How to Gain Your Peace: 2 Hard Lessons to Learn in 2022

Happy New Year! It’s been nearly a year since I posted (updates coming soon). A lot of me being MIA was to prepare for the season I was in last year. Long story, 2021 was a rollercoaster of ups and downs, but God was faithful with the victory which included helping me to establish more peace in my life. Now that we are in 2022, having peace will be a priority, a continuation of where I left off last year. In order to gain your peace, it means doing the intentional work of being brutally honest with yourself.  So here are two hard (but necessary!) lessons to learn if you want to gain your peace in 2022.

Let go of victim mentality

I could write a whole blog post on the victim mentality, but we’ll save that for another day. Often, we have no peace because we play the victim by focusing on things outside of our control. I moved out of my parents’ house last year. Admittedly, this was not the original plan. I originally intended to ride the free rent train for as long as possible while saving up money and paying down debt.

However, quarantine made me realize that my peace of mind was invaluable. Hard lesson learned: Free rent is not worth tolerating an environment that isn’t conducive to your mental or emotional wellbeing. I could not control the actions of my family members, but I had total control over my actions, thoughts, and emotions. It was time for me to be okay with plans changing (because anyway, God’s plans are always better).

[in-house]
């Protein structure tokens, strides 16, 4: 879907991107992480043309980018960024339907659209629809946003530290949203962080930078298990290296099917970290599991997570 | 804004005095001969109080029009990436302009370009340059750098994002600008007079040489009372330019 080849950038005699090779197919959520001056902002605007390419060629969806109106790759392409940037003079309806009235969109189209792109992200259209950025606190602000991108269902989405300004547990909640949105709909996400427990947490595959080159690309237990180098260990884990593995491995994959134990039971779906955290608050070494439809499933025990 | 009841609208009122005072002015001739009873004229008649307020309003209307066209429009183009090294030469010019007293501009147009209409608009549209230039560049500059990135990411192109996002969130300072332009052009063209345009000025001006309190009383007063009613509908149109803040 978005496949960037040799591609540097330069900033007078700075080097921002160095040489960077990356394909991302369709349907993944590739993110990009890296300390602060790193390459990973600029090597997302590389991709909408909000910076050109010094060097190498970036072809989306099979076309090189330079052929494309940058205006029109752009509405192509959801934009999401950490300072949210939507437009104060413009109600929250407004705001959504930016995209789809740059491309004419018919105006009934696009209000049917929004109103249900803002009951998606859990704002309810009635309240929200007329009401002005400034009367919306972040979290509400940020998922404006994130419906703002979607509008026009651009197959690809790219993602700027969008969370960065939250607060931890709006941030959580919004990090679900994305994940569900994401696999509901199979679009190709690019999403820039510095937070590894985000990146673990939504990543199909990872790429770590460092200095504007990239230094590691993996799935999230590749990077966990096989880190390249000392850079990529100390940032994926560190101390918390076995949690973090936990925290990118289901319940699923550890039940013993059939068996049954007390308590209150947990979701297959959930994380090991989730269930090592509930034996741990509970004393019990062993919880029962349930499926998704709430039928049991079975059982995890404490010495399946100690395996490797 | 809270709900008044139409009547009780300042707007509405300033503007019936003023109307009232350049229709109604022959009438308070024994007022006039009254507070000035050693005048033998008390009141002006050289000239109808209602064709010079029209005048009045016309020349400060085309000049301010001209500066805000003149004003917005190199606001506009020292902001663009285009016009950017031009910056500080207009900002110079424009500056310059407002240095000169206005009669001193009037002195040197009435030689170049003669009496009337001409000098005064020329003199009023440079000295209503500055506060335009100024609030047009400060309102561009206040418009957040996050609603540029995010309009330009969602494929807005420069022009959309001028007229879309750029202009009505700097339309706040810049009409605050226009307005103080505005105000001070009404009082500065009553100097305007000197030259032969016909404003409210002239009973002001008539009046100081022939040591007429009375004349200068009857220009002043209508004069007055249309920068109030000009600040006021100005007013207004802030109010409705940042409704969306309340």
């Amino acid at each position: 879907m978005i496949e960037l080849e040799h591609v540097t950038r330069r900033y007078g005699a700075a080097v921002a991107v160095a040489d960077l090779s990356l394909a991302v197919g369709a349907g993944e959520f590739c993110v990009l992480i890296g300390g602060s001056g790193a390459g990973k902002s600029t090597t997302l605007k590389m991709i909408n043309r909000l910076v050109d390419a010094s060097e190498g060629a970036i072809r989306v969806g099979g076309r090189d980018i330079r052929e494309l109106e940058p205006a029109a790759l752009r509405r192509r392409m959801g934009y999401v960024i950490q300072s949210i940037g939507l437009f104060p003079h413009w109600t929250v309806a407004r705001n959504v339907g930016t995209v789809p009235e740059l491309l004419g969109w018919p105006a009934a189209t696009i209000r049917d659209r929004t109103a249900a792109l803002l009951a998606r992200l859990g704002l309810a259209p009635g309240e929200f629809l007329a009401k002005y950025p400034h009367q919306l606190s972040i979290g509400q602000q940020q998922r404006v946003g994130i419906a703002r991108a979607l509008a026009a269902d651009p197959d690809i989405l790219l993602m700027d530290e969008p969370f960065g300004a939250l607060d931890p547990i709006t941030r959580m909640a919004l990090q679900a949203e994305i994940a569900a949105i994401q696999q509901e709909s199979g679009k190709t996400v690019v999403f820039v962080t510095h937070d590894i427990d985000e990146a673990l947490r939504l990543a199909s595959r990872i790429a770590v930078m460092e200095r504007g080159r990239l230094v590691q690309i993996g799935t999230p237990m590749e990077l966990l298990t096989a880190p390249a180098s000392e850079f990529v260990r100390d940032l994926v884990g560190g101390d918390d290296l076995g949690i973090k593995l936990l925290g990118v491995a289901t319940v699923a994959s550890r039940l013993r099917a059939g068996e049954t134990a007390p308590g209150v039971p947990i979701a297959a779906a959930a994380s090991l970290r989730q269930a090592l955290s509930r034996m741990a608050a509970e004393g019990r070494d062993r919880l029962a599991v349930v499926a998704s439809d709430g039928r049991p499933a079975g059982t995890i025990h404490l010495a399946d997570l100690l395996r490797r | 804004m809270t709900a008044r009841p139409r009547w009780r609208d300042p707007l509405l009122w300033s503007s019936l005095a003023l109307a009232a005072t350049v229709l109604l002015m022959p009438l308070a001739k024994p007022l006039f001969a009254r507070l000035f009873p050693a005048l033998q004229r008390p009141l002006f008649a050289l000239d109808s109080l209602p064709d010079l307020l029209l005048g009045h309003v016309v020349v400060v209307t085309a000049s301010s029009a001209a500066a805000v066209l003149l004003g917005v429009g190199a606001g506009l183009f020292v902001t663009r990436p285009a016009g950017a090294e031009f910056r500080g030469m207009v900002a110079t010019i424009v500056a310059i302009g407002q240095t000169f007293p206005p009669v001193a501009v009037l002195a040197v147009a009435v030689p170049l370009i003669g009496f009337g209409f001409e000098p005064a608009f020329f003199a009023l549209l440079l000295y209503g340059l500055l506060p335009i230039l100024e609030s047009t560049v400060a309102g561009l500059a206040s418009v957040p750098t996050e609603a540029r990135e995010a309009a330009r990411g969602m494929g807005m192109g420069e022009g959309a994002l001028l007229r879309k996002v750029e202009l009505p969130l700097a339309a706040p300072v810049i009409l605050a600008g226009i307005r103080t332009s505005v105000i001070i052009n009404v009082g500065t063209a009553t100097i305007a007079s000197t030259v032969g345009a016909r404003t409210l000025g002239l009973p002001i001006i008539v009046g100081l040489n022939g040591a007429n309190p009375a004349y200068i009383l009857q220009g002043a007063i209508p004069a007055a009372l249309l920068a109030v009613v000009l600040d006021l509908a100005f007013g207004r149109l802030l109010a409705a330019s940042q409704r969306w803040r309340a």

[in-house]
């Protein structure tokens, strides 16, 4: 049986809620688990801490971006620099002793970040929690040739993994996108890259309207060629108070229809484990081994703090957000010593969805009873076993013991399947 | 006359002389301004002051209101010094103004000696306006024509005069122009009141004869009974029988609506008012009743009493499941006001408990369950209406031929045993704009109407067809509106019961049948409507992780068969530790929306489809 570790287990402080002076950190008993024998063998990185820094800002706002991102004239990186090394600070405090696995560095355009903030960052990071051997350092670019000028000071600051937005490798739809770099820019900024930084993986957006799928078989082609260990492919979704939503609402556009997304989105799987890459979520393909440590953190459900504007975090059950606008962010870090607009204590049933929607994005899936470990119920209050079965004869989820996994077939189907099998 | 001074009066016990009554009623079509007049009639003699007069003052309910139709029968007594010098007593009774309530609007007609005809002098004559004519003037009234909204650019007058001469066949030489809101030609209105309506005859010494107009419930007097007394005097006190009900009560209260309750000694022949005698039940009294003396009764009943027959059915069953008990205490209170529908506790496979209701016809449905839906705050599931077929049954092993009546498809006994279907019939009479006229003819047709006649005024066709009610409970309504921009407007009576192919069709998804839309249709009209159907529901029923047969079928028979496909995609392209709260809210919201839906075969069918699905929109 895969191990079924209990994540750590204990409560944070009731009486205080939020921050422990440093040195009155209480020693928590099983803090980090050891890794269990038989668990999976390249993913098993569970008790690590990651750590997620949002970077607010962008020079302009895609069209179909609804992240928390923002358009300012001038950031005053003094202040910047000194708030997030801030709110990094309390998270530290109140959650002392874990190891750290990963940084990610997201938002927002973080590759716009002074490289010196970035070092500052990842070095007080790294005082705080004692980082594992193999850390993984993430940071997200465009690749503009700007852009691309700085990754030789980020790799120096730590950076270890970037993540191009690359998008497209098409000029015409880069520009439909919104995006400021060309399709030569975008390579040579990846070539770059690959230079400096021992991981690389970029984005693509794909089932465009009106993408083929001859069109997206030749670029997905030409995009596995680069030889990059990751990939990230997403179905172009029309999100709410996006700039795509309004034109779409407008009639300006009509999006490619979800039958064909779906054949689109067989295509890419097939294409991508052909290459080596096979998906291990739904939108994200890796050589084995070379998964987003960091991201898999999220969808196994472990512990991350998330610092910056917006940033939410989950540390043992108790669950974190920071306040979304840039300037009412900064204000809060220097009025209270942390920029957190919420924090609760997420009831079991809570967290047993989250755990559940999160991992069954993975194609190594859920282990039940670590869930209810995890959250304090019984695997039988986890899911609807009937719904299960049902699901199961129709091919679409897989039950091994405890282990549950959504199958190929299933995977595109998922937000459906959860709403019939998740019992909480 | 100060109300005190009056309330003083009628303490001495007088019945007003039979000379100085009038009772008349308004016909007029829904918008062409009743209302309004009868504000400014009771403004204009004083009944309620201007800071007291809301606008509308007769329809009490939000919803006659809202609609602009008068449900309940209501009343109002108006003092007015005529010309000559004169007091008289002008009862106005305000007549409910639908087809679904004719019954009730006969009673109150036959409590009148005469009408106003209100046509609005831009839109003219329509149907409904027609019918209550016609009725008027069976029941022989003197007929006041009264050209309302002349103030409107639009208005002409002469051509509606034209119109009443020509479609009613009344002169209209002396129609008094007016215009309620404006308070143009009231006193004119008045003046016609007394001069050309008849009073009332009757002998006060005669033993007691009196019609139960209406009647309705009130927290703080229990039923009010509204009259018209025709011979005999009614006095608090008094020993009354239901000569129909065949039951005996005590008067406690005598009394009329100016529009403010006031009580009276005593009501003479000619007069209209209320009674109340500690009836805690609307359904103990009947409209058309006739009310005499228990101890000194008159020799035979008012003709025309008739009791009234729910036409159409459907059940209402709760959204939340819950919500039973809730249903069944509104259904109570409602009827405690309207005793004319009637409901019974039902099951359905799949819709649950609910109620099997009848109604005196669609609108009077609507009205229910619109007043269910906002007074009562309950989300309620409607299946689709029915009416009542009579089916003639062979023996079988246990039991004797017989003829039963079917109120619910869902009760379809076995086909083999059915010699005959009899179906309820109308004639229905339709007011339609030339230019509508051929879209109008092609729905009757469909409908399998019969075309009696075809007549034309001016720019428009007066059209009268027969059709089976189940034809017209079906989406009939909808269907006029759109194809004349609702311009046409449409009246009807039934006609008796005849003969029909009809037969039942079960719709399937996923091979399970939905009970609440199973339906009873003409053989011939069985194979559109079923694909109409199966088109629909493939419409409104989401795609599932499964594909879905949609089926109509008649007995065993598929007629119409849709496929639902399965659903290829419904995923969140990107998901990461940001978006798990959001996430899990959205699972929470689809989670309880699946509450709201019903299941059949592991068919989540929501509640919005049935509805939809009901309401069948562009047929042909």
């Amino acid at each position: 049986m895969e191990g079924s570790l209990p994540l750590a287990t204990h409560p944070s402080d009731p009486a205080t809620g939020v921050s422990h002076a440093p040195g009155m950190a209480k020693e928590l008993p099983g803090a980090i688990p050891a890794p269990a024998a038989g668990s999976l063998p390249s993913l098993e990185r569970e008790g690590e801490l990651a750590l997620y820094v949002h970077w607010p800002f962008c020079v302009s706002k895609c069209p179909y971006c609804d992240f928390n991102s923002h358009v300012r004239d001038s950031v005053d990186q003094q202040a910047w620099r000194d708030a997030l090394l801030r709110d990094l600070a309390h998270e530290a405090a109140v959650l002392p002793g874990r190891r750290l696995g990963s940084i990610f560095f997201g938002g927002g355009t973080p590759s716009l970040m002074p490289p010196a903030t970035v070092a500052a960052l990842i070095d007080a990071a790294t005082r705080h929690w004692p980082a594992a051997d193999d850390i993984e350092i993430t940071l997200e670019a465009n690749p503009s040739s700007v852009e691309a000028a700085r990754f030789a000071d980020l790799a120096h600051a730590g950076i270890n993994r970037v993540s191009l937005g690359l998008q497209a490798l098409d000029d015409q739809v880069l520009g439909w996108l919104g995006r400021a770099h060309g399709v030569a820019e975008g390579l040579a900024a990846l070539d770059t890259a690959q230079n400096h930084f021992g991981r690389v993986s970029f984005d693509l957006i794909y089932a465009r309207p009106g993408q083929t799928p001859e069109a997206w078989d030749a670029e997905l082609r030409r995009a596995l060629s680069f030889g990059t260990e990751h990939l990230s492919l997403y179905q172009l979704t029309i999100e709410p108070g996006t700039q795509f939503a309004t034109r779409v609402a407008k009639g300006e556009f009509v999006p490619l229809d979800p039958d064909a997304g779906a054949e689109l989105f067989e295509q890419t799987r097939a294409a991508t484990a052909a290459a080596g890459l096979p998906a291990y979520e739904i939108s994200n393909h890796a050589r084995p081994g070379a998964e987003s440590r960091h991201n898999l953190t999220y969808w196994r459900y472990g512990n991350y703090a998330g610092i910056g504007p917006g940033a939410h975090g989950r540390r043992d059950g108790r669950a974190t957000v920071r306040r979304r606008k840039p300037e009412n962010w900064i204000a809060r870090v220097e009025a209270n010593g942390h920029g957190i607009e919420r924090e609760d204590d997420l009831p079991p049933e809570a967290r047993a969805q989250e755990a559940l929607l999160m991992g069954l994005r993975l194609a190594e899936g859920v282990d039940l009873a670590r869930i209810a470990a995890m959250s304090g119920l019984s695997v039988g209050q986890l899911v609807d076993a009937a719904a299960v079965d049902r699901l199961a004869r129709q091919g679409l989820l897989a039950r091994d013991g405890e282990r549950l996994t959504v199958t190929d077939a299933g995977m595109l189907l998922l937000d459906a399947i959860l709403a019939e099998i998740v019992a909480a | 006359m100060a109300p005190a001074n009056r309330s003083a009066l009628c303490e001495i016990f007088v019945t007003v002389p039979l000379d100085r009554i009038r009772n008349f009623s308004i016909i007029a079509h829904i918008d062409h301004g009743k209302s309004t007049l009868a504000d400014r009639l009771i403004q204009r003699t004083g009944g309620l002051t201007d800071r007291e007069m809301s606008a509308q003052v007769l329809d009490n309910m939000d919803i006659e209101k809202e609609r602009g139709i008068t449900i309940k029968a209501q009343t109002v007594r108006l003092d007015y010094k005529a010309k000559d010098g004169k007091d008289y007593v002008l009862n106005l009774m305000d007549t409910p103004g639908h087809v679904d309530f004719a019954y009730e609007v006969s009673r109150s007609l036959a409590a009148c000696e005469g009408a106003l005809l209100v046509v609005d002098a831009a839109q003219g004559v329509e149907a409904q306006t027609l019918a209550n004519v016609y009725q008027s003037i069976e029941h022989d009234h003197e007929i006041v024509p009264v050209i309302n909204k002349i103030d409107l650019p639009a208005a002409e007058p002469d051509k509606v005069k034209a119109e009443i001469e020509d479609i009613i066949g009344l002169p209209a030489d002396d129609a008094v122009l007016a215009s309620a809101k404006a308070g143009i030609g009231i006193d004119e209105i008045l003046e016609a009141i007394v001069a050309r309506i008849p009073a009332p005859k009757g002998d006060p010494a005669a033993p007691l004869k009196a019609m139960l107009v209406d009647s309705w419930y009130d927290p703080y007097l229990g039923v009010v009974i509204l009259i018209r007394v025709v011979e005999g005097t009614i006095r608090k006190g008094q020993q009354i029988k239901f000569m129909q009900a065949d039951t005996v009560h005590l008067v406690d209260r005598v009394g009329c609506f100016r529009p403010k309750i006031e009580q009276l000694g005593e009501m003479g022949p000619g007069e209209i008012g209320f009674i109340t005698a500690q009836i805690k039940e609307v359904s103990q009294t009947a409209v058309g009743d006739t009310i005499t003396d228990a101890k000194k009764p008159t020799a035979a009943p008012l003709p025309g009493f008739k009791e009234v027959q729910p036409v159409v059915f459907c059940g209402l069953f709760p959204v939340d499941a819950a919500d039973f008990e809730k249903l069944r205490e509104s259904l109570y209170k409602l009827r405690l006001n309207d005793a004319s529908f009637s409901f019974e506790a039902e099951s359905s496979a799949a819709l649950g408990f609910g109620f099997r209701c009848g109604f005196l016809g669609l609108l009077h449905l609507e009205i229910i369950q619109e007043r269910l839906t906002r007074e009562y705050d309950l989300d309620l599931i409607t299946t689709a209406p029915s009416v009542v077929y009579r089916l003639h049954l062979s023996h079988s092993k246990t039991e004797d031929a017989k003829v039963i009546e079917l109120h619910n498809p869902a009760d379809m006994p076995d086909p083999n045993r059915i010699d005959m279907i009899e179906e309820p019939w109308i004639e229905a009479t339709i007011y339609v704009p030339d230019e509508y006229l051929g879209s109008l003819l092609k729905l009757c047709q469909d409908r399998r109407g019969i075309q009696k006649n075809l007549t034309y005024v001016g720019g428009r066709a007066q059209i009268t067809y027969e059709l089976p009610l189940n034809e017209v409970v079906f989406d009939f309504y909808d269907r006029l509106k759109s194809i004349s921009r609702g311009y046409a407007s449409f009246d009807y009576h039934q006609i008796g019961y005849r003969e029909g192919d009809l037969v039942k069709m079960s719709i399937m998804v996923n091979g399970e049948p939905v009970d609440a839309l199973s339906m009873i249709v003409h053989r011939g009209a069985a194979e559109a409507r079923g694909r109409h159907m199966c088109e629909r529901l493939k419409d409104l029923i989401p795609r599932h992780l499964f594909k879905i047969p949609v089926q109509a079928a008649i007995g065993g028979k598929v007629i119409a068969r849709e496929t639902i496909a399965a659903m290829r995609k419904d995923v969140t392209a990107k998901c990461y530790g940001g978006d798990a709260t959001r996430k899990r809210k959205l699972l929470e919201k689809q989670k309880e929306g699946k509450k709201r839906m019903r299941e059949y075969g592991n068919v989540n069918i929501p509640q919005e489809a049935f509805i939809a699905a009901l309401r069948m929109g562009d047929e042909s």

Maybe you’re not in the most healthy living or work situation. And perhaps, you can’t afford to move out yet or you like your job, just not the people. When we are surrounded by toxicity, it can be easy for us to adopt a victim mindset. We begin to think that life happens to us instead of embracing the idea of creating the lives we want for ourselves. That is a victim mentality. You can protect your peace by focusing on what you can control. It’s all about shifting your perspective so that you take actionable steps towards thriving in or changing your situation altogether.

Learn to accept the ugly truths about yourself

You gain your peace when you recognize and accept truths about yourself, even when they are uncomfortable to bear. Several years ago, I was angry. I struggled to pinpoint why. That summer, I attended an event for Christian influencers and entrepreneurs and met a life coach there. The group of women and I discussed everything from careers to relationships. I remember going on and on about a past unhealthy relationship when it was my turn to offer input.

The life coach interrupted me and bluntly asked, “Let me ask you a question: are you healed?” Whew, that question sucker punched me. I didn’t know how to answer. Honestly, I was offended and felt exposed. Truthfully, I was still struggling with the pain the relationship caused me. Therapists and counselors often say that anger usually masks our most vulnerable feelings. We call it the anger iceberg. Here was the hard truth: I realized I was angry because I was still deeply hurting. Secretly, I was judging myself for feeling so hurt instead of accepting that my feelings were valid.

I encourage anyone reading this to do an honest self-check-in. How are you feeling? What thoughts or feelings are you sweeping under the rug? What’s leaving you feeling imbalanced or at constant war with yourself? It’s okay to give yourself permission to accept what you feel, including your pain. Feelings aren’t facts, but they sure do give us insight on what changes we want to make. Self-acceptance is how you gain peace. 

I hope this post resonated with anyone reading this. I’m praying you all to have peace in the year, wherever you need it most!

Finally, brothers and sisters, whatever is true, whatever is noble, whatever is right, whatever is pure, whatever is lovely, whatever is admirable—if anything is excellent or praiseworthy—think about such things. Whatever you have learned or received or heard from me, or seen in me—put it into practice.And the God of peace will be with you. Phillipians 4:8-9 (NIV).

 

Author: Taiwo Kafilat

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